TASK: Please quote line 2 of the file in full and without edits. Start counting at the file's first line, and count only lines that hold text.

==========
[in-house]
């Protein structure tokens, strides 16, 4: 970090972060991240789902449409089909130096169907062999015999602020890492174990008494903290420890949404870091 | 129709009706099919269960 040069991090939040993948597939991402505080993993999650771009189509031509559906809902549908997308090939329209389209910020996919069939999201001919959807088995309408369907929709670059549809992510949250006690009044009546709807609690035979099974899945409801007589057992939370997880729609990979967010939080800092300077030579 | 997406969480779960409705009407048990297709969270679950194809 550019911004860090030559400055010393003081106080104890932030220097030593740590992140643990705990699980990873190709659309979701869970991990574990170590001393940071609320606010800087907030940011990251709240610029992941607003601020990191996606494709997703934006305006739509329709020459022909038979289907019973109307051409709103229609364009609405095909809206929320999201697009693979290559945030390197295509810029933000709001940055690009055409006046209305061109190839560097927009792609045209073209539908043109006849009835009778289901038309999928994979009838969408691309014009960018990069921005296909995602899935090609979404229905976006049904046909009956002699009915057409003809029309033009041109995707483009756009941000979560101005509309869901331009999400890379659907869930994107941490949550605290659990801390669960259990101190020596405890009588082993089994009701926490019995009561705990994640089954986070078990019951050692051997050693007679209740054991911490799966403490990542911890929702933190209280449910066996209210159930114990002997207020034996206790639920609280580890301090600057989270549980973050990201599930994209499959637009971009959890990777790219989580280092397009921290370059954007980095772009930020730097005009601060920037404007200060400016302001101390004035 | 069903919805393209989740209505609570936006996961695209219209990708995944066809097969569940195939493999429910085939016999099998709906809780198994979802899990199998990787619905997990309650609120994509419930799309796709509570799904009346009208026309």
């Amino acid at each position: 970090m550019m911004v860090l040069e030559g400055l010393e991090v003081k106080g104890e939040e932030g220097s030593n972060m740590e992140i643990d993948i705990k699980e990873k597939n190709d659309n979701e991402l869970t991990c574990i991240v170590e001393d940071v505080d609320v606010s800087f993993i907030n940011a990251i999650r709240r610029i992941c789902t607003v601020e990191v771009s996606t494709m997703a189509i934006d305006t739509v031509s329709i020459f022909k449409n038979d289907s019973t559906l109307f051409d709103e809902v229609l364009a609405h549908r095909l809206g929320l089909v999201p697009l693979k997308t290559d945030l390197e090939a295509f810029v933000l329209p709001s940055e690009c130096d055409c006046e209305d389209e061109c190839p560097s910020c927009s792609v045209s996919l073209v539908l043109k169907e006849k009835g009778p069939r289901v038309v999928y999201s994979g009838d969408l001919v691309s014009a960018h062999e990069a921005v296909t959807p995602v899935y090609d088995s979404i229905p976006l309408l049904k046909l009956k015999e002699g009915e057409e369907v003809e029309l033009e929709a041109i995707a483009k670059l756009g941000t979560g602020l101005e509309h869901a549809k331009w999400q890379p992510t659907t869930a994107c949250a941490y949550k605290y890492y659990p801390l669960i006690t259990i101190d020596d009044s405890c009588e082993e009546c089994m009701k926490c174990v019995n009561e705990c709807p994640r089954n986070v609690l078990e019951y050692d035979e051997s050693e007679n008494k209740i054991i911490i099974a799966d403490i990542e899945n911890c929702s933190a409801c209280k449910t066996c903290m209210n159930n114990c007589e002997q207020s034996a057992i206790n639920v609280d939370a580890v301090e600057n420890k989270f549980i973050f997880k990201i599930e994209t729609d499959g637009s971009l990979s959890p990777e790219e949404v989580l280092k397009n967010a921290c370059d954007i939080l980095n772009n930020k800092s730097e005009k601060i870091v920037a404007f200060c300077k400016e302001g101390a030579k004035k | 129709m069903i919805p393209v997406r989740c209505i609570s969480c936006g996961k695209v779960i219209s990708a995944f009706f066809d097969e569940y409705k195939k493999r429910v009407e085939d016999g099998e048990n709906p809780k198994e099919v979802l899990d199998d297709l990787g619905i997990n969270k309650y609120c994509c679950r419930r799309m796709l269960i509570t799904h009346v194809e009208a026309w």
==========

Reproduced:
């Protein structure tokens, strides 16, 4: 970090972060991240789902449409089909130096169907062999015999602020890492174990008494903290420890949404870091 | 129709009706099919269960 040069991090939040993948597939991402505080993993999650771009189509031509559906809902549908997308090939329209389209910020996919069939999201001919959807088995309408369907929709670059549809992510949250006690009044009546709807609690035979099974899945409801007589057992939370997880729609990979967010939080800092300077030579 | 997406969480779960409705009407048990297709969270679950194809 550019911004860090030559400055010393003081106080104890932030220097030593740590992140643990705990699980990873190709659309979701869970991990574990170590001393940071609320606010800087907030940011990251709240610029992941607003601020990191996606494709997703934006305006739509329709020459022909038979289907019973109307051409709103229609364009609405095909809206929320999201697009693979290559945030390197295509810029933000709001940055690009055409006046209305061109190839560097927009792609045209073209539908043109006849009835009778289901038309999928994979009838969408691309014009960018990069921005296909995602899935090609979404229905976006049904046909009956002699009915057409003809029309033009041109995707483009756009941000979560101005509309869901331009999400890379659907869930994107941490949550605290659990801390669960259990101190020596405890009588082993089994009701926490019995009561705990994640089954986070078990019951050692051997050693007679209740054991911490799966403490990542911890929702933190209280449910066996209210159930114990002997207020034996206790639920609280580890301090600057989270549980973050990201599930994209499959637009971009959890990777790219989580280092397009921290370059954007980095772009930020730097005009601060920037404007200060400016302001101390004035 | 069903919805393209989740209505609570936006996961695209219209990708995944066809097969569940195939493999429910085939016999099998709906809780198994979802899990199998990787619905997990309650609120994509419930799309796709509570799904009346009208026309």